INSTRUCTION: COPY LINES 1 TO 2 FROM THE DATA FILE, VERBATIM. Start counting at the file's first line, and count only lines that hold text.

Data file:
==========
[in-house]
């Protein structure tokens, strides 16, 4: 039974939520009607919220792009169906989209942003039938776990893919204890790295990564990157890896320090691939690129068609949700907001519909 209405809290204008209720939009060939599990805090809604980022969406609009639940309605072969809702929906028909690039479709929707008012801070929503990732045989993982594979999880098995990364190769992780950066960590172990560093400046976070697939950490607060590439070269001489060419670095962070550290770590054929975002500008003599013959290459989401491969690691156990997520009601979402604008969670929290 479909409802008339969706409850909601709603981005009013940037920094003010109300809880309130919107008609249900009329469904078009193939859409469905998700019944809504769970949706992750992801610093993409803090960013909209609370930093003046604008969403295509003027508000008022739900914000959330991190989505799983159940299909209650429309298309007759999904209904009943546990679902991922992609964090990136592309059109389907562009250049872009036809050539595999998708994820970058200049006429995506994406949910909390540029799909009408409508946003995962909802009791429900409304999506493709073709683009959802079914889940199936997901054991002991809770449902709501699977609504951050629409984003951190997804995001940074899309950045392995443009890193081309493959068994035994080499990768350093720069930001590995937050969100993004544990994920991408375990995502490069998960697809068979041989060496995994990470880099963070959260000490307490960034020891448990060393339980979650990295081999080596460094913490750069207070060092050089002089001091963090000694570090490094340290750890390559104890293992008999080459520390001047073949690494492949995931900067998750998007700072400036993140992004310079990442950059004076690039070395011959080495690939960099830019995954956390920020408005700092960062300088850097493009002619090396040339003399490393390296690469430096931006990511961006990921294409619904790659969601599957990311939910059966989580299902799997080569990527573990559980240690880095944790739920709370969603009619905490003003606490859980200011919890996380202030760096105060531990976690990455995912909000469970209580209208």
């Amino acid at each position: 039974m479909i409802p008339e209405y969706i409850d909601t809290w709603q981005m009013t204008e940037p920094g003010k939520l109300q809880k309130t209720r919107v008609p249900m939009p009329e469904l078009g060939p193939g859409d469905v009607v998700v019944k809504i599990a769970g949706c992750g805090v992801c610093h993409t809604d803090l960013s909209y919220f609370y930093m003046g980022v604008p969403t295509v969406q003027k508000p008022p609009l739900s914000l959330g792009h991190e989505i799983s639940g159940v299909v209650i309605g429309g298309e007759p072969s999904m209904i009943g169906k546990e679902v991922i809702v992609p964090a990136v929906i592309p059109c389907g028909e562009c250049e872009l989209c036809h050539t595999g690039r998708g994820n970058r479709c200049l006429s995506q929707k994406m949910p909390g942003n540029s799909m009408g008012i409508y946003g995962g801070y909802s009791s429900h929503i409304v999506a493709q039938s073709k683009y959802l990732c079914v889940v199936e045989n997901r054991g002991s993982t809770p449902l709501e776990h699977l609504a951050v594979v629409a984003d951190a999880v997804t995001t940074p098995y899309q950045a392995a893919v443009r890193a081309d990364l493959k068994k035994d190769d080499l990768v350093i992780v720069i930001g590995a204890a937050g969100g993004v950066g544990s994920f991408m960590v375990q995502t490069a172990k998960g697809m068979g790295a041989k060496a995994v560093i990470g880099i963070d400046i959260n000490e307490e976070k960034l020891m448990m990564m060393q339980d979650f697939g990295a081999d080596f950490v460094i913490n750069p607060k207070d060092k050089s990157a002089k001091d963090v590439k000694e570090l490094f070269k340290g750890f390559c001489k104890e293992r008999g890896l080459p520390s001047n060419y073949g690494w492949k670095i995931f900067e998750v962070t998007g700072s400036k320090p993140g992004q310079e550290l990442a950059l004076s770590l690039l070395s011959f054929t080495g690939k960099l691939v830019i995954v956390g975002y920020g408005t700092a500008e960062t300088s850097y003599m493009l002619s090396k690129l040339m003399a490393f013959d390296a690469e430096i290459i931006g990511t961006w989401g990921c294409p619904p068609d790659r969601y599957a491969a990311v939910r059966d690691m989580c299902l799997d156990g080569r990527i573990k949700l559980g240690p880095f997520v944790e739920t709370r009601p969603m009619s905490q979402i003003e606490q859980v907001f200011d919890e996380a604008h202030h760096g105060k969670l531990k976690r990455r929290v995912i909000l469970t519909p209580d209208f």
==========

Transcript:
[in-house]
């Protein structure tokens, strides 16, 4: 039974939520009607919220792009169906989209942003039938776990893919204890790295990564990157890896320090691939690129068609949700907001519909 209405809290204008209720939009060939599990805090809604980022969406609009639940309605072969809702929906028909690039479709929707008012801070929503990732045989993982594979999880098995990364190769992780950066960590172990560093400046976070697939950490607060590439070269001489060419670095962070550290770590054929975002500008003599013959290459989401491969690691156990997520009601979402604008969670929290 479909409802008339969706409850909601709603981005009013940037920094003010109300809880309130919107008609249900009329469904078009193939859409469905998700019944809504769970949706992750992801610093993409803090960013909209609370930093003046604008969403295509003027508000008022739900914000959330991190989505799983159940299909209650429309298309007759999904209904009943546990679902991922992609964090990136592309059109389907562009250049872009036809050539595999998708994820970058200049006429995506994406949910909390540029799909009408409508946003995962909802009791429900409304999506493709073709683009959802079914889940199936997901054991002991809770449902709501699977609504951050629409984003951190997804995001940074899309950045392995443009890193081309493959068994035994080499990768350093720069930001590995937050969100993004544990994920991408375990995502490069998960697809068979041989060496995994990470880099963070959260000490307490960034020891448990060393339980979650990295081999080596460094913490750069207070060092050089002089001091963090000694570090490094340290750890390559104890293992008999080459520390001047073949690494492949995931900067998750998007700072400036993140992004310079990442950059004076690039070395011959080495690939960099830019995954956390920020408005700092960062300088850097493009002619090396040339003399490393390296690469430096931006990511961006990921294409619904790659969601599957990311939910059966989580299902799997080569990527573990559980240690880095944790739920709370969603009619905490003003606490859980200011919890996380202030760096105060531990976690990455995912909000469970209580209208």